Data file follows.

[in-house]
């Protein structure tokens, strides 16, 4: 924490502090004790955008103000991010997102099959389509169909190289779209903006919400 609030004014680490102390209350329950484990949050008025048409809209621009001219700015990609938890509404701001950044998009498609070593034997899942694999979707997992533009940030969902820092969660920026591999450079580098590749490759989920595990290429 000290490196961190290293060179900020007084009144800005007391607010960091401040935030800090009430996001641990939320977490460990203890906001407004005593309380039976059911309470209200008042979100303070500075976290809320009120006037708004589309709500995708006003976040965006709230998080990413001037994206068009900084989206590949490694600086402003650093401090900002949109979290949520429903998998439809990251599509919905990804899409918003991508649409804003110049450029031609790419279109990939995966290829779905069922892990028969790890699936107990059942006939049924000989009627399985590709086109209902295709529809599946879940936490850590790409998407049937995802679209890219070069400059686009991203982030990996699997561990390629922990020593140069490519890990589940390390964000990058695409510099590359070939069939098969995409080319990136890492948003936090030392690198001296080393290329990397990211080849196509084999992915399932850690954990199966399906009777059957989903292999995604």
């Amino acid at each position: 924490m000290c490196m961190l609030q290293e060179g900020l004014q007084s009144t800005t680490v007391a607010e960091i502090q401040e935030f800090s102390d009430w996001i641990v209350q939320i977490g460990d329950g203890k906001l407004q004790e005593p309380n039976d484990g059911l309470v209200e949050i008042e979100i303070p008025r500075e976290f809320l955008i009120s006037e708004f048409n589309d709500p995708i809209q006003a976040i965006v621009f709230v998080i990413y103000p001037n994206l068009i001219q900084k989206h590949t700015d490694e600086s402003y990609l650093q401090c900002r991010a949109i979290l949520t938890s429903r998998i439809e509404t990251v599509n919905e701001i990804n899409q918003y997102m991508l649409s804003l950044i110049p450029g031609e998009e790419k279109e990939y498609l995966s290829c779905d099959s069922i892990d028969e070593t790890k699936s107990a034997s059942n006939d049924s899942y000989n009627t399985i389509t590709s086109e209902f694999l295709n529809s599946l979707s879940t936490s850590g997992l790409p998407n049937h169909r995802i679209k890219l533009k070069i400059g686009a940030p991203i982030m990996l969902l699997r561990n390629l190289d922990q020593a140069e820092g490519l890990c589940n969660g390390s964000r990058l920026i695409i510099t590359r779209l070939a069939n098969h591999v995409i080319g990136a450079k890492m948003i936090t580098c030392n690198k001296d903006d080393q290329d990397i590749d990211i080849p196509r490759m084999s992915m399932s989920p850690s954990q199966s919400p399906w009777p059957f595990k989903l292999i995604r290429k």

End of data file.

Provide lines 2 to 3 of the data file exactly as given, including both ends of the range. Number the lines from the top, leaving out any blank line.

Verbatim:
């Protein structure tokens, strides 16, 4: 924490502090004790955008103000991010997102099959389509169909190289779209903006919400 609030004014680490102390209350329950484990949050008025048409809209621009001219700015990609938890509404701001950044998009498609070593034997899942694999979707997992533009940030969902820092969660920026591999450079580098590749490759989920595990290429 000290490196961190290293060179900020007084009144800005007391607010960091401040935030800090009430996001641990939320977490460990203890906001407004005593309380039976059911309470209200008042979100303070500075976290809320009120006037708004589309709500995708006003976040965006709230998080990413001037994206068009900084989206590949490694600086402003650093401090900002949109979290949520429903998998439809990251599509919905990804899409918003991508649409804003110049450029031609790419279109990939995966290829779905069922892990028969790890699936107990059942006939049924000989009627399985590709086109209902295709529809599946879940936490850590790409998407049937995802679209890219070069400059686009991203982030990996699997561990390629922990020593140069490519890990589940390390964000990058695409510099590359070939069939098969995409080319990136890492948003936090030392690198001296080393290329990397990211080849196509084999992915399932850690954990199966399906009777059957989903292999995604």
């Amino acid at each position: 924490m000290c490196m961190l609030q290293e060179g900020l004014q007084s009144t800005t680490v007391a607010e960091i502090q401040e935030f800090s102390d009430w996001i641990v209350q939320i977490g460990d329950g203890k906001l407004q004790e005593p309380n039976d484990g059911l309470v209200e949050i008042e979100i303070p008025r500075e976290f809320l955008i009120s006037e708004f048409n589309d709500p995708i809209q006003a976040i965006v621009f709230v998080i990413y103000p001037n994206l068009i001219q900084k989206h590949t700015d490694e600086s402003y990609l650093q401090c900002r991010a949109i979290l949520t938890s429903r998998i439809e509404t990251v599509n919905e701001i990804n899409q918003y997102m991508l649409s804003l950044i110049p450029g031609e998009e790419k279109e990939y498609l995966s290829c779905d099959s069922i892990d028969e070593t790890k699936s107990a034997s059942n006939d049924s899942y000989n009627t399985i389509t590709s086109e209902f694999l295709n529809s599946l979707s879940t936490s850590g997992l790409p998407n049937h169909r995802i679209k890219l533009k070069i400059g686009a940030p991203i982030m990996l969902l699997r561990n390629l190289d922990q020593a140069e820092g490519l890990c589940n969660g390390s964000r990058l920026i695409i510099t590359r779209l070939a069939n098969h591999v995409i080319g990136a450079k890492m948003i936090t580098c030392n690198k001296d903006d080393q290329d990397i590749d990211i080849p196509r490759m084999s992915m399932s989920p850690s954990q199966s919400p399906w009777p059957f595990k989903l292999i995604r290429k």